Black 2 Black

Will the real Bobby Black please stand up?


Since adopting the nickname Bobby Black as my official nom de plume over a decade ago, I’ve become aware of several other gentlemen who also bear the moniker—a hip-hop DJ, a legendary steel-guitar player and a rather corny crooner from Georgia—with none of whom I had very much in common. Then, a couple of years ago, I got a MySpace message from a woman named Bad Girl Debbie who introduced me to yet another of my namesakes living down in Shreveport. Unlike those others, this Bobby Black was eerily similar to me—a metalhead with long dark hair, a goatee and an eyebrow ring. We exchanged a few e-mails expressing our kinship and left it at that. But when I found out that I’d be going to Shreveport to do a story on the new Harold & Kumar movie, I knew I had to meet him.

I got in on Monday night and checked in at Sam’s Town, one of the main casinos in town. I rolled a few joints, choked down some slop from the buffet, then headed into the hotel bar, where waiting for me in the flesh was my alter ego. He was a little older, a little wider and a lot taller than me, but other than that we looked mighty similar. We each stopped, looked the other up and down, smirked, then embraced as instant brothers.


My doppelgänger took me to his buddy Bill’s house, where I met some more of his pals from a band called the Rock Popes. While I doubt that many of them were actually familiar with my work, the very fact that I was from High Times and coming to hang with them made me something of a celebrity in these stoners’ eyes. Their degenerosity (that’s trademarked, by the way) was overwhelming—offering me loads of bong hits and Jäger Bomb shots (Jägermeister and Red Bull), and serenading me with a three-man acoustic jam featuring several Alice in Chains and Pink Floyd covers, and a Doobie Award–worthy original song called “Smoke a Bowl with Jesus.”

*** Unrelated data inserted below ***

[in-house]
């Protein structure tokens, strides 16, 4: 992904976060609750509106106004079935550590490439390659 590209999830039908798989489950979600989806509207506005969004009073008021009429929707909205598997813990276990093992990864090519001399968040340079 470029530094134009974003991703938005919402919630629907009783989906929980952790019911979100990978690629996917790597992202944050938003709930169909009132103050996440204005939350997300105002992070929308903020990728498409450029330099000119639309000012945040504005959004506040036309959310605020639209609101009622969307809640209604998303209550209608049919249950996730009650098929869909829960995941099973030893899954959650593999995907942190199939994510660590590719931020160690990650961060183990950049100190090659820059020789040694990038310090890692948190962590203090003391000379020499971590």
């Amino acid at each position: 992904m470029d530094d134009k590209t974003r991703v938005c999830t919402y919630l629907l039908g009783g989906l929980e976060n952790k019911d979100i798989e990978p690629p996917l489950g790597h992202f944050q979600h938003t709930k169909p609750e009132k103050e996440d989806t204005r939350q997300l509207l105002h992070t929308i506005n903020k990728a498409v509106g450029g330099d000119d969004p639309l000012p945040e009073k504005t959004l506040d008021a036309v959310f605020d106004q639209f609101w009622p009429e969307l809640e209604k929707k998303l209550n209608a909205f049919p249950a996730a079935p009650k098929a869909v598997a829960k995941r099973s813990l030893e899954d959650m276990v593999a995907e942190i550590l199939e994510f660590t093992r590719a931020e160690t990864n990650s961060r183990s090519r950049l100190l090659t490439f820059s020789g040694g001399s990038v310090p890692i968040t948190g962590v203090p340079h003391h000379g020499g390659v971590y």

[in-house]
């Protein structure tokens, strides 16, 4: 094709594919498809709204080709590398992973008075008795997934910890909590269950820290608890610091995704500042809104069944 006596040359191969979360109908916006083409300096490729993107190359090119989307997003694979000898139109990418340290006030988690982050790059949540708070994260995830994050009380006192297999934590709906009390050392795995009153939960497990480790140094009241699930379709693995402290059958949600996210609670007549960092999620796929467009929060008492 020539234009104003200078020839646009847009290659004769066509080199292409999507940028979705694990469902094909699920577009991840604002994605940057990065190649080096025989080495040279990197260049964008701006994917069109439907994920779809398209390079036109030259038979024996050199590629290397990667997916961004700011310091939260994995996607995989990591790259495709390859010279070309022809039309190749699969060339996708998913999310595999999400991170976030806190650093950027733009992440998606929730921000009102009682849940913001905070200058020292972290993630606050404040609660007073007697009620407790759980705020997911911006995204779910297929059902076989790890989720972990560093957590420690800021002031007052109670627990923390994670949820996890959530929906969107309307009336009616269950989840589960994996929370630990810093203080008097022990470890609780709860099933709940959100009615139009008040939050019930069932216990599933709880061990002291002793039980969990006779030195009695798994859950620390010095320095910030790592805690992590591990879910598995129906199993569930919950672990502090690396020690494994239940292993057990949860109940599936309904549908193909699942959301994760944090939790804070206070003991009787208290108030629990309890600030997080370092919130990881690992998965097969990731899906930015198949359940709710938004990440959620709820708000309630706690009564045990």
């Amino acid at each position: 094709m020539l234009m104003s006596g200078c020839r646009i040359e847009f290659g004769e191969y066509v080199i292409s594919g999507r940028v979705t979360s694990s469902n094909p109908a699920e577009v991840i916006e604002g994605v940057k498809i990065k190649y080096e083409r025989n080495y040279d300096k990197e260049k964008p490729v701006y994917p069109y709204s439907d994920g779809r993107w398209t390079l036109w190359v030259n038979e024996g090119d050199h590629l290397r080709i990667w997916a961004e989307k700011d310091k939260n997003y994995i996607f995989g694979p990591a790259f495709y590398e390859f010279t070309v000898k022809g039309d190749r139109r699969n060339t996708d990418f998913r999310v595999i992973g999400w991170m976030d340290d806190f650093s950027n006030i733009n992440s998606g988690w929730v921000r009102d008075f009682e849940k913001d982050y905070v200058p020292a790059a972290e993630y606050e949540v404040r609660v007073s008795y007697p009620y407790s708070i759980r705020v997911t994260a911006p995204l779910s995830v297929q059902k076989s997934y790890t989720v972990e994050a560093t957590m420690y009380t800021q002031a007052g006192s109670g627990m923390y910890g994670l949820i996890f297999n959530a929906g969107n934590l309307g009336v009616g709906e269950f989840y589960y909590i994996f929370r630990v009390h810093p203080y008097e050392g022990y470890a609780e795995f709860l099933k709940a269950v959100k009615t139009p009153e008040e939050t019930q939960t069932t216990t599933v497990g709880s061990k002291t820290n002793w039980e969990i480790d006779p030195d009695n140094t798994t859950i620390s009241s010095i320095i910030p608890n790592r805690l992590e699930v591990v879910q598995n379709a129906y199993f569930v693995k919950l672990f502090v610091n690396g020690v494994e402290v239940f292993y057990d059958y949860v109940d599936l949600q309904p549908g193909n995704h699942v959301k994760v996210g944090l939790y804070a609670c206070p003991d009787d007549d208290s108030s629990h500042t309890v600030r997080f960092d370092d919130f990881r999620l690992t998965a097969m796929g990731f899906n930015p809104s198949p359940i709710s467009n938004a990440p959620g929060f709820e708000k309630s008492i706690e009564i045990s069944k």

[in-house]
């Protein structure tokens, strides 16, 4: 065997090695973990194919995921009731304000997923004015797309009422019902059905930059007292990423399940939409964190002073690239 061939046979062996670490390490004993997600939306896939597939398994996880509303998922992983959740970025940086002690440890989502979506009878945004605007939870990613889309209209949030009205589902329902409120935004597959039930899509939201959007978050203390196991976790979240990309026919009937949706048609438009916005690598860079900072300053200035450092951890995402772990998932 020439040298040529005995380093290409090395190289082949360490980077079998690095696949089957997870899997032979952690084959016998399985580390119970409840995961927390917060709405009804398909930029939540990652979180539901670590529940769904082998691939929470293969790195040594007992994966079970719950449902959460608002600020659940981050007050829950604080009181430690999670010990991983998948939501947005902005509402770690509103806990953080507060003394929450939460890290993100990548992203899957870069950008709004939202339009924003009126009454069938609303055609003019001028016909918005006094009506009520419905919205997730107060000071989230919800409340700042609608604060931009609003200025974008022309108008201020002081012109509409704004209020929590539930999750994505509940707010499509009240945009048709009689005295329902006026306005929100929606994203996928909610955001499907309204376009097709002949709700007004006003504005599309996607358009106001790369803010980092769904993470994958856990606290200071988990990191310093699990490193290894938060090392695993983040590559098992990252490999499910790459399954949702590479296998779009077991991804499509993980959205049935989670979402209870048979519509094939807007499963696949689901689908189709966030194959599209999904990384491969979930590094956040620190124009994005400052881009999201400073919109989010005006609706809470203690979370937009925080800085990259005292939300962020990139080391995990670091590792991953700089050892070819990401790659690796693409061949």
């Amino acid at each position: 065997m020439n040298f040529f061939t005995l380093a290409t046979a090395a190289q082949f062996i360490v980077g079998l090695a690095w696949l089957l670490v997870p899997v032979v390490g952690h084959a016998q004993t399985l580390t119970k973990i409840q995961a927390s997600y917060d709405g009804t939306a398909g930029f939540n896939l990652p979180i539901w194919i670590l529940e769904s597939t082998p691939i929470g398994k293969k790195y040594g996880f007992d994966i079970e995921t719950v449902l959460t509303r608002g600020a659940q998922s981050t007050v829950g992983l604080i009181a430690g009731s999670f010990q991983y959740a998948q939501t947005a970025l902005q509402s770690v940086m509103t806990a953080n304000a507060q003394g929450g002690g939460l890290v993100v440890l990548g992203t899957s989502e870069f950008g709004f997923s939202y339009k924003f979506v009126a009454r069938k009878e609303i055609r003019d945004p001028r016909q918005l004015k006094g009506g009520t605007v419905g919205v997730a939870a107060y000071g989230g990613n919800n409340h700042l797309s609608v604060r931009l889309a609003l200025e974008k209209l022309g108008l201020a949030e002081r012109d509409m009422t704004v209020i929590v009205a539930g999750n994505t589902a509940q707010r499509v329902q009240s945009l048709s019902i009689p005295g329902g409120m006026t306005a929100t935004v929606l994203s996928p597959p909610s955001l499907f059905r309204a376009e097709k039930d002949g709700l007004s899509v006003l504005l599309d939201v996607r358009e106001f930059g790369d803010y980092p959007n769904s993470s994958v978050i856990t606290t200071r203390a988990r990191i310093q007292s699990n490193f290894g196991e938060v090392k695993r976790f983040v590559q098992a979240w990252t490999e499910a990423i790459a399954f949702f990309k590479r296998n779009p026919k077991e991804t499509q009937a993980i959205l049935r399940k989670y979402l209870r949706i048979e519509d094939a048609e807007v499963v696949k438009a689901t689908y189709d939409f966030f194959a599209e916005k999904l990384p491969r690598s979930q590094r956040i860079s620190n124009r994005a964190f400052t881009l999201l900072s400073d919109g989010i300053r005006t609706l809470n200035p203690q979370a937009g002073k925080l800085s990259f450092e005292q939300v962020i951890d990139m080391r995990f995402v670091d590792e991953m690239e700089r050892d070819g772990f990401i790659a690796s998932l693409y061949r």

Next we headed over to their local watering hole, Finnegan’s, to meet up with the rest of their friends; apparently, word had gotten out that there was a new Bobby Black in town, and their whole crew showed up to meet me—including Miss Bad Girl herself. We ordered up pitcher after pitcher, exchanging stoner stories and having a roaring good time. At some point in the evening, I was taken aback when I overheard Debbie utter the name “Breedlove.”


“Excuse me … did you just say Breedlove? As in John Breedlove?”


Quick back-story: About seven years ago, I’d become entangled with a voluptuous redhead who lived in the Park Slope neighborhood of Brooklyn, and she had this redneck roommate named Breedlove—a scrawny Southern cartoonist dude who worshipped Rat Fink and Corrosion of Conformity. We used to all go out and get drunk together on an almost daily basis. But after a few months, Red and I broke it off and I hadn’t seen Breedlove since.


Know him?” Debbie yelled. “Hell, yeah, I know him—he’s my roommate!”


I swear, you can’t make this shit up.

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